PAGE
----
Are emotional aspects considered in the utilitarian model of morality?

We know the utilitarian model of morality proposes a standard based on the calculated value of how much an action contributes to overall improvement/worsening to label that action as moral or immoral.

Now we also know that it is very difficult to measure the total value accurately due to technical limitations and lack of knowledge. Now my question is while measuring the total overall impact value do utilitarian models consider emotional aspects or not?

Let me give a hypothetical situation as an example:

An only son of a father (his only family member) was murdered and the jury wants to calculate how much harm has been done to the father based on a utilitarian model.

Now there can be two possibilities:

The jury can measure the harm value using his total investment in the son, his future expected value from the son based on education, qualifications and so on, but

  1. without taking the father’s emotional loss value into consideration and only considering the material value of the loss
  2. with taking the father’s emotional loss value into consideration and putting a reasonable amount for it

My question is, even though it's difficult to measure the emotional loss value, does the utilitarian model propose a framework that considers it (or propose a model that will consider when the emotional loss value calculation is possible in the future)?

3 Answers 3


According to Wikipedia:

For instance, Jeremy Bentham, the founder of utilitarianism, described utility as "that property in any object, whereby it tends to produce benefit, advantage, pleasure, good, or happiness...[or] to prevent the happening of mischief, pain, evil, or unhappiness to the party whose interest is considered."

So pain/unhappiness/pleasure/happiness is considered by some authors as part of utility. Those are emotional states.

  • Thanks but I am still confused if emotion is considered an element of pain/pleasure or not in that regards. Commented Feb 7, 2022 at 1:20
  • 3
    How could there be pleasure or unhappiness without emotion? It seems to me that yes, emotion is an element of that.
    – tkruse
    Commented Feb 7, 2022 at 1:23
  • 3
    @SazzadHissainKhan Do notice, that by the mentioned definition, utility is primarily tied to emotion, or happiness.
    – Stian
    Commented Feb 7, 2022 at 15:21

We know the utilitarian model of morality proposes a standard based on the calculated value of how much an action contributes to overall improvement/worsening to label that action as moral or immoral.

That “improvement/worsening” is called the utility function. Utilitarianism itself does not tell you what your utility function should be; emotional aspects may or may not be considered, depending on whether you care about that.¹ In this instance, it might be better to consider whether the father cares about that…

But if the father genuinely wouldn't trade his son's life for all the money in the world, would the court award “all the money in the world, plus a bit” as damages? Since utilitarianism admits any utility function that gives a total ordering over all realistically-possible scenarios, that means it admits lexicographic utility functions such as: (alive son, €0) > (dead son, €x) for all x.

Utility calculations aren't suitable for directly deciding the amount of damages somebody should pay, except in cases where the genuine utility function happens to be reasonable for that purpose (e.g. if assigning a monetary value to a QALY is ethically meaningful). However, they can be used to determine what amount of damages is the best amount to be paid, by considering the overall utility of the different possibilities and picking whichever is best. (This decision-making process has all the usual pitfalls of consequentialism: notably, that humans often make large mistakes when trying to judge the consequences of their decisions. However, it is the right way to do utilitarianism.)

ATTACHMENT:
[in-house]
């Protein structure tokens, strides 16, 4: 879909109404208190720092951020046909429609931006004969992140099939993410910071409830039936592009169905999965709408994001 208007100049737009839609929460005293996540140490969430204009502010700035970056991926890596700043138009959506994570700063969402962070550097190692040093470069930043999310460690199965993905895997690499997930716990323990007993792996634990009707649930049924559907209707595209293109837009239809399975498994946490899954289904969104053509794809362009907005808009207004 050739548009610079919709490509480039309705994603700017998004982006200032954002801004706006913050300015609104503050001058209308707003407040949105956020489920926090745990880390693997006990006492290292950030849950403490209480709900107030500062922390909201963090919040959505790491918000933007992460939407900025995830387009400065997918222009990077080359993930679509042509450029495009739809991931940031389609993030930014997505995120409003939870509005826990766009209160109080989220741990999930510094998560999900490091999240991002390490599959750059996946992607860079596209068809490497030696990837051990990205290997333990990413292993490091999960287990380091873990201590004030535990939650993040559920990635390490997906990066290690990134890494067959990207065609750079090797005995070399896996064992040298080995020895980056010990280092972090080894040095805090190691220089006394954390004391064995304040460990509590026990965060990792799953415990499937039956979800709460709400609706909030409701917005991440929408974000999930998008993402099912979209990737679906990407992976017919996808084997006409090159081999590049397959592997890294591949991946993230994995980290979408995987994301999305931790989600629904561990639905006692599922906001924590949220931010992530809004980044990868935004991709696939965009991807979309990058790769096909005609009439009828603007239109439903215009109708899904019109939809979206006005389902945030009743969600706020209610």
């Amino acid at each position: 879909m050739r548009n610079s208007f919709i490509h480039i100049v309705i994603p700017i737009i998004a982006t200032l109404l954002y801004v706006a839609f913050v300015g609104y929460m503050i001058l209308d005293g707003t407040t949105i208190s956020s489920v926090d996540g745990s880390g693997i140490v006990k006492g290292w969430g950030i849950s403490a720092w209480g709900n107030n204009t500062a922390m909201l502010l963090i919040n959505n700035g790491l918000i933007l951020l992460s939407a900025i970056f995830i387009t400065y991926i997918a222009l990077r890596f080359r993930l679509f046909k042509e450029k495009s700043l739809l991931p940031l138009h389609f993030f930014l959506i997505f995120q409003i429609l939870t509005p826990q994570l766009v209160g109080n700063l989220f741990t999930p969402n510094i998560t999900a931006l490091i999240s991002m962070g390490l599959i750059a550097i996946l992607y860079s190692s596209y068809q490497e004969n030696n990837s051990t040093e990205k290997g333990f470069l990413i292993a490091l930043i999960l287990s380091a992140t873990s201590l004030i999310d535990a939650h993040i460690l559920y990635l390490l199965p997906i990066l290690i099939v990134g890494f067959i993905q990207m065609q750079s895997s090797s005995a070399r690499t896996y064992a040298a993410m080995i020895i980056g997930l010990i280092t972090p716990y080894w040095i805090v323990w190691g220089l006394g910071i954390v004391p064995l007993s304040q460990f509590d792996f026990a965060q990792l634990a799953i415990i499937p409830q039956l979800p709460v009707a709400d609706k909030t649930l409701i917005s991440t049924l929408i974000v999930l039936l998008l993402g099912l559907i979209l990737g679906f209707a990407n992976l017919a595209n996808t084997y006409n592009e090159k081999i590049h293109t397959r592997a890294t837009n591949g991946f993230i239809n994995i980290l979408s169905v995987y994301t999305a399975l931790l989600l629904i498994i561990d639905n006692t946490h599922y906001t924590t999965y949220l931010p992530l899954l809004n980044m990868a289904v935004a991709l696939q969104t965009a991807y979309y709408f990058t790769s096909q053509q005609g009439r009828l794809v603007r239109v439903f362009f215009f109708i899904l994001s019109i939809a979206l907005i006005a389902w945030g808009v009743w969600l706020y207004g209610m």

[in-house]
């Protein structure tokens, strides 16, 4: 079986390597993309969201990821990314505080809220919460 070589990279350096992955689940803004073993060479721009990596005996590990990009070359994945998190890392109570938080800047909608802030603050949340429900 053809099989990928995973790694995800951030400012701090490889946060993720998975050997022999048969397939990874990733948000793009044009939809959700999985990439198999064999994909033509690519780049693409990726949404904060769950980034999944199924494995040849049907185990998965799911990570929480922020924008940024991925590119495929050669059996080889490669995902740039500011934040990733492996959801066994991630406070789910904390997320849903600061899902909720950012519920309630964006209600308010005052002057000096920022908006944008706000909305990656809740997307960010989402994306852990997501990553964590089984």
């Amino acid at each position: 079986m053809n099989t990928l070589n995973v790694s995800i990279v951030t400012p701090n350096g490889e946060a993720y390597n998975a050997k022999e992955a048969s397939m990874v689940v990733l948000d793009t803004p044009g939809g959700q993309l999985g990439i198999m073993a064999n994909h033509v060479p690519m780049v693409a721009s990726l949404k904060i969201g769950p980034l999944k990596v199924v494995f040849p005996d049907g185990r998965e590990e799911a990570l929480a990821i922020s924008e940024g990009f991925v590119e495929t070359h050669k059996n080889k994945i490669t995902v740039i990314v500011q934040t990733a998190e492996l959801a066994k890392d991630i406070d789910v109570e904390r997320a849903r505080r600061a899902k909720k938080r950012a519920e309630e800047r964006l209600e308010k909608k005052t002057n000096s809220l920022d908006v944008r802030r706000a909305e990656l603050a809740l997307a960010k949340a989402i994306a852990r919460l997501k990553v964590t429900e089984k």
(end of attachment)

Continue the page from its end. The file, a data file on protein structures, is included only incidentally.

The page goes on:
Corollary of ¹: all moral dilemmas can be rephrased as evil-maximization problems.


Judges often consider emotions when rewarding damages etc.. Your example isn't great, because it blurs legality* with morality, as well as seemingly being unaware that the utility in "utilitarianism" means we would sentence the criminal according to the "utility" involved in doing so (which is, incidentally, a fine argument against utilitarianism).

As pointed out, on one of the highest rated answers on this side, "utility" is usually thought of as pleasure, even-though I would argue (with Anscombe, whom I was just reading) that it isn't an internal state, but about finding pleasure in things (the distinction may seem neurotic, but equally, it is very psychologically plausible).

*the law - of any state - isn't a "natural law", not only because it cannot cover every immorality without unacceptable loss of liberty, but arguably also because in some cases what is 'just' - even in our current state quo - is even profoundly unlawful (I believe diverting the run away trolley is legally murder, though I'm not an expert in law, and anyway more obvious cases can be multiplied).

  • The example as mentioned is purely a hypothetical situation just to let audiences understand my actual question which may not be applicable in real world. For the time being let’s assume the jury wants to apply utilitarian model to measure loss. Commented Feb 7, 2022 at 19:02
  • ok cool. maybe my answer is redundant then @SazzadHissainKhan I'm not sure what you mean by emotion, and it may be even reasonable to think everyone means different things by it (I'm only happy when it rains). do you want me to delete my sprawl?
    – user57755
    Commented Feb 7, 2022 at 19:03

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